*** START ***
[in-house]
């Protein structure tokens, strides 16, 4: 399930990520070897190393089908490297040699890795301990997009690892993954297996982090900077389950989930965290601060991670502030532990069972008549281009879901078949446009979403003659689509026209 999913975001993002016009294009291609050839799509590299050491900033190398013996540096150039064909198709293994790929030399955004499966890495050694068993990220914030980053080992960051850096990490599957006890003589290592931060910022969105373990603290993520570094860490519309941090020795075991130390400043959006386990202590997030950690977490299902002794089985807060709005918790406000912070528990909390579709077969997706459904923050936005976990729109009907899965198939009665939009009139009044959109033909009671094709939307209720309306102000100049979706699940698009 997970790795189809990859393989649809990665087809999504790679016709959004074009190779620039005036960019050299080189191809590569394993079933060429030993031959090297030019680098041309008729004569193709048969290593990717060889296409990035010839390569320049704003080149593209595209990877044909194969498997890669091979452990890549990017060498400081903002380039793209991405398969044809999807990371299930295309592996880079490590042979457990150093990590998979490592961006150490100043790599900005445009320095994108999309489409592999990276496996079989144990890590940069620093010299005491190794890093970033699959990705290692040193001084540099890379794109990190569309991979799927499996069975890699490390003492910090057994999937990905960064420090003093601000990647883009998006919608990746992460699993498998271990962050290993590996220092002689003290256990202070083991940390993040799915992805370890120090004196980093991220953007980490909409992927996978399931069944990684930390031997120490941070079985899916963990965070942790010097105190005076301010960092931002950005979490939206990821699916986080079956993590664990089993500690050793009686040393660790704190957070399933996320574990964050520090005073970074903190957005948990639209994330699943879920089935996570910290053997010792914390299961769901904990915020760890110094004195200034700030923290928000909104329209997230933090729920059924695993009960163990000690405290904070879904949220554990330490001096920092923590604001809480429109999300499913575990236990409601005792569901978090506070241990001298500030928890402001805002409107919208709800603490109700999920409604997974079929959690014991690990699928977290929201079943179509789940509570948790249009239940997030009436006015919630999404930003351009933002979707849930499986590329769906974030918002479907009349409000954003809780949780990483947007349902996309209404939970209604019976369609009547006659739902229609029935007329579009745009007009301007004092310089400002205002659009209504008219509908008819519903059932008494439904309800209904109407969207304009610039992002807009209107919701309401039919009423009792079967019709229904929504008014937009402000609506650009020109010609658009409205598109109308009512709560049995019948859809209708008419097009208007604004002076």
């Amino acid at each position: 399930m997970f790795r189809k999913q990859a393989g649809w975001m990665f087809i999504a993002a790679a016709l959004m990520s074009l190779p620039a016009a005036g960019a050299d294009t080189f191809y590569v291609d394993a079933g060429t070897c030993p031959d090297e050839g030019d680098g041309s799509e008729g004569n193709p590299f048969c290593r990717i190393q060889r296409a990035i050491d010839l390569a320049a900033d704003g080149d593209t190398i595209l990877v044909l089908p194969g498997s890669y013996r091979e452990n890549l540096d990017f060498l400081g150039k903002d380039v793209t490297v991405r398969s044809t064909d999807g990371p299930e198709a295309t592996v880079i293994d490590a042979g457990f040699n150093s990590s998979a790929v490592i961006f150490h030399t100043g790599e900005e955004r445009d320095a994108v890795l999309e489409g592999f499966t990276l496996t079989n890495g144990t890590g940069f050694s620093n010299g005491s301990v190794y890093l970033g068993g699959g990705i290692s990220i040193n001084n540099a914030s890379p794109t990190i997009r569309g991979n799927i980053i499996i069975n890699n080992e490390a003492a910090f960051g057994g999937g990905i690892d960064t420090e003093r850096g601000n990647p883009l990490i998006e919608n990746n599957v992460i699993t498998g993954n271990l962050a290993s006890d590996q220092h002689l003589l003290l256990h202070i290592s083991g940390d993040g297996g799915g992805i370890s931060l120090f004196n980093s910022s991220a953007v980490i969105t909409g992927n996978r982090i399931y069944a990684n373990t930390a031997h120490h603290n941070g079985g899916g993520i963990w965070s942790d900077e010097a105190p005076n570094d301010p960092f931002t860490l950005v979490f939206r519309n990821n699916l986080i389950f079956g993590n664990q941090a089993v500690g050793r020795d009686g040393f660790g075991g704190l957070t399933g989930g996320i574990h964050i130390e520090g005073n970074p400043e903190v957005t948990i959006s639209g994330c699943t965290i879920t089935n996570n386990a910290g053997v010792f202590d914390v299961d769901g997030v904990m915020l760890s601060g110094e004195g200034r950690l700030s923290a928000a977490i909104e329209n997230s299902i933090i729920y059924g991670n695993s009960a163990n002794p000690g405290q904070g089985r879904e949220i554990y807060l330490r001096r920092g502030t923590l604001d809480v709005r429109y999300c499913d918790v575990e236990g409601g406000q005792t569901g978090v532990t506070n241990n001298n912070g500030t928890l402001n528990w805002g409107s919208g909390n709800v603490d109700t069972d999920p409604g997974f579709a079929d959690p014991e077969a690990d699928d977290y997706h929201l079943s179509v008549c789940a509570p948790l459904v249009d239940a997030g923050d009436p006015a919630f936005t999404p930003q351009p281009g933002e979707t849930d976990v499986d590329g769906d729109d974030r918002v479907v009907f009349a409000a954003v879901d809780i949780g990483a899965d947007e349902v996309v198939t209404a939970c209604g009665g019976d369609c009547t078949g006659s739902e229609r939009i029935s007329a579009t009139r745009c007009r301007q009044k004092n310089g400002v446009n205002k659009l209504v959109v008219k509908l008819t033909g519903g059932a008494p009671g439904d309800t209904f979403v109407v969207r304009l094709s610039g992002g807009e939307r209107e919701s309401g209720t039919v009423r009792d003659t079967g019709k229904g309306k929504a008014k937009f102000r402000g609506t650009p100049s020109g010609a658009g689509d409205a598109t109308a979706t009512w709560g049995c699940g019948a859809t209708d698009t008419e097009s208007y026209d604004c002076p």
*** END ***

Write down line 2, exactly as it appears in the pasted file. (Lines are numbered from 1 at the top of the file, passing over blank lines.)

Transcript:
């Protein structure tokens, strides 16, 4: 399930990520070897190393089908490297040699890795301990997009690892993954297996982090900077389950989930965290601060991670502030532990069972008549281009879901078949446009979403003659689509026209 999913975001993002016009294009291609050839799509590299050491900033190398013996540096150039064909198709293994790929030399955004499966890495050694068993990220914030980053080992960051850096990490599957006890003589290592931060910022969105373990603290993520570094860490519309941090020795075991130390400043959006386990202590997030950690977490299902002794089985807060709005918790406000912070528990909390579709077969997706459904923050936005976990729109009907899965198939009665939009009139009044959109033909009671094709939307209720309306102000100049979706699940698009 997970790795189809990859393989649809990665087809999504790679016709959004074009190779620039005036960019050299080189191809590569394993079933060429030993031959090297030019680098041309008729004569193709048969290593990717060889296409990035010839390569320049704003080149593209595209990877044909194969498997890669091979452990890549990017060498400081903002380039793209991405398969044809999807990371299930295309592996880079490590042979457990150093990590998979490592961006150490100043790599900005445009320095994108999309489409592999990276496996079989144990890590940069620093010299005491190794890093970033699959990705290692040193001084540099890379794109990190569309991979799927499996069975890699490390003492910090057994999937990905960064420090003093601000990647883009998006919608990746992460699993498998271990962050290993590996220092002689003290256990202070083991940390993040799915992805370890120090004196980093991220953007980490909409992927996978399931069944990684930390031997120490941070079985899916963990965070942790010097105190005076301010960092931002950005979490939206990821699916986080079956993590664990089993500690050793009686040393660790704190957070399933996320574990964050520090005073970074903190957005948990639209994330699943879920089935996570910290053997010792914390299961769901904990915020760890110094004195200034700030923290928000909104329209997230933090729920059924695993009960163990000690405290904070879904949220554990330490001096920092923590604001809480429109999300499913575990236990409601005792569901978090506070241990001298500030928890402001805002409107919208709800603490109700999920409604997974079929959690014991690990699928977290929201079943179509789940509570948790249009239940997030009436006015919630999404930003351009933002979707849930499986590329769906974030918002479907009349409000954003809780949780990483947007349902996309209404939970209604019976369609009547006659739902229609029935007329579009745009007009301007004092310089400002205002659009209504008219509908008819519903059932008494439904309800209904109407969207304009610039992002807009209107919701309401039919009423009792079967019709229904929504008014937009402000609506650009020109010609658009409205598109109308009512709560049995019948859809209708008419097009208007604004002076």